Core Concepts

Core Concepts in Oral Cancer Education:
What Every Oral Health Professional Should Know

Compiled by Hillel Ephros, DMD, MD
Diplomate, American Board of Oral and Maxillofacial Surgery
Academic Fellow, American Academy of Oral Medicine


Dentists should be able to:

  1. perform a competent oral cancer examination;
  2. describe oral lesions of local and systemic etiology;
  3. identify oral lesions that should raise the suspicion of malignancy;
  4. appropriately select and consider using diagnostic adjuncts to assist in oral cancer early detection;
  5. describe an approach to managing questionable and suspicious oral lesions;
  6. develop and implement an office protocol for oral cancer screening;
  7. discuss the role of the dentist in the comprehensive management of oral/head & neck cancer patients;
  8. articulate the ethical and medical/legal responsibility of dentists to screen for oral cancer, especially in high risk populations.

1. The stakes: dentists should be able to articulate the differences between the survival and quality of life for the typical stage III or IV patient and for an individual whose oral cancer is detected in its earliest stages.

  • a. significance of lesion size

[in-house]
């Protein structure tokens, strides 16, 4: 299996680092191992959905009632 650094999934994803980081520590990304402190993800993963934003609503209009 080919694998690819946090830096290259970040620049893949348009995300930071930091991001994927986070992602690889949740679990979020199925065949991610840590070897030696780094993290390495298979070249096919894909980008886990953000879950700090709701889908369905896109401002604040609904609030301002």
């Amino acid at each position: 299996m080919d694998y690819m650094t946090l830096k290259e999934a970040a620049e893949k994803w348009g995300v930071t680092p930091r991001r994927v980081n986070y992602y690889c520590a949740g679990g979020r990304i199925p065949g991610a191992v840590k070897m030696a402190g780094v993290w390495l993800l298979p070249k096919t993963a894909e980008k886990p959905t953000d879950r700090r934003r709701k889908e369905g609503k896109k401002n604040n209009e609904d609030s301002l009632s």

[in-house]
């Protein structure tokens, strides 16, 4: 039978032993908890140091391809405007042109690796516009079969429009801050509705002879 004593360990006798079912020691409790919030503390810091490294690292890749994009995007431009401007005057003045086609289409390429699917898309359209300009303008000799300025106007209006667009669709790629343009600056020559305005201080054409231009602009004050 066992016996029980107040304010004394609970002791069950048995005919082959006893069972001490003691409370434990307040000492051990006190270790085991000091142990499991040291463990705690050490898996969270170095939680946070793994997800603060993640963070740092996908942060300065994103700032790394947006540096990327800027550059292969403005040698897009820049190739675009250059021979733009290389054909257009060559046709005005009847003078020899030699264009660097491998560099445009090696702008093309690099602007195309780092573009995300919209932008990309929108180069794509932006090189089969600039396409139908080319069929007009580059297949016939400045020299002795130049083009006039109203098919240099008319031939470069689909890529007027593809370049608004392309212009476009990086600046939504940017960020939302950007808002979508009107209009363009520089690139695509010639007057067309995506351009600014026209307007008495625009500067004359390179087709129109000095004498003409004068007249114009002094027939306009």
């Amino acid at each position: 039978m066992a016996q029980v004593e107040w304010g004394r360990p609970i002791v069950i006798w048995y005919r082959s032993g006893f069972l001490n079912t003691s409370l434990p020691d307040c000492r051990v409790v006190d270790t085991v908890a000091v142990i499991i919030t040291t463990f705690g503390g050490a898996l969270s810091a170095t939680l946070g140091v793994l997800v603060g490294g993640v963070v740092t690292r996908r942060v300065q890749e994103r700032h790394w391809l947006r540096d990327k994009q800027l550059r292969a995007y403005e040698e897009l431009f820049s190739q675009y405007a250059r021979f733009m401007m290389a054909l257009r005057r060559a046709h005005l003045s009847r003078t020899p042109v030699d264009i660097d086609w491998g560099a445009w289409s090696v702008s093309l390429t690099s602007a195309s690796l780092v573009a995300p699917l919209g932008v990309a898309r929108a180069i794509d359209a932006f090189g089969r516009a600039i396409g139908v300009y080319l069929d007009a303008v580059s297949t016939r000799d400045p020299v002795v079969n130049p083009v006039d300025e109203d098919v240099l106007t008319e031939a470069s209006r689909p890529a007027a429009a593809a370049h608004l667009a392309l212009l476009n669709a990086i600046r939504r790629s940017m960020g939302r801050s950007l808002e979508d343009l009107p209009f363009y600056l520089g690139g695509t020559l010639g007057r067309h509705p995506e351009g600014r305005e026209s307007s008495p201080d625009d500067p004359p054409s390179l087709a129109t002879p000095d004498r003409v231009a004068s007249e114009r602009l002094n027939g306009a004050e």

• b. significance of lesion thickness
  • c. significance of regional spread and metastases

2. The risk factors: dentists should be able to list the major risk factors for oral squamous cell carcinoma (SCCA).

  • a. burnt tobacco products (cigarettes, cigars and pipe smoking)
  • b. heavy alcohol consumption
  • c. HPV for a subset of oral cancers
  • d. possible associations with immunosupression, family history, diet and other suspected factors

3. The high risk sites: dentists should be able to describe the high risk sites for oral SCCA in the USA.

  • a. Highest risk : Floor of mouth, soft palate complex and lateral tongue
  • b. Less concern: Gingiva and buccal mucosa (inside of cheeks and lips)
  • c. Least concern: Dorsum of tongue and hard palate

4. The earliest appearance: dentists should be able to identify suspicious lesions.

  • a. abandon the dogmatic and counterproductive overemphasis on leukoplakia
  • b. focus on the challenges of finding subtle red lesions on a red/pink background as well as lesions with more obvious white components
  • c. any persistent alteration of normal mucosa is suspect if unresolved >2 weeks

5. Diagnosis: dentists should be able to discuss diagnostic techniques.

  • a. benefits and concerns related to brush biopsy
  • b. the indications and limitations of other adjuncts
  • c. toluidine blue and how it may be utilized
  • d. the need for an obsessive search for lesions in the high risk population

6. Responsibility: dentists should be able to identify who is responsible for diagnosing early squamous cell carcinoma (SCCA)

  • a. most physicians are inadequately trained and have neither the time nor the interest in conducting a meticulous examination of the oral soft tissues
  • b. dentists are better prepared but as yet, unremunerated and often inadequately motivated to elevate oral cancer screening to the same level as other dental procedures
  • c. other primary care providers (PA, APN) may be good candidates for training

7. Treatment: dentists should be able to describe how oral cancer patients are treated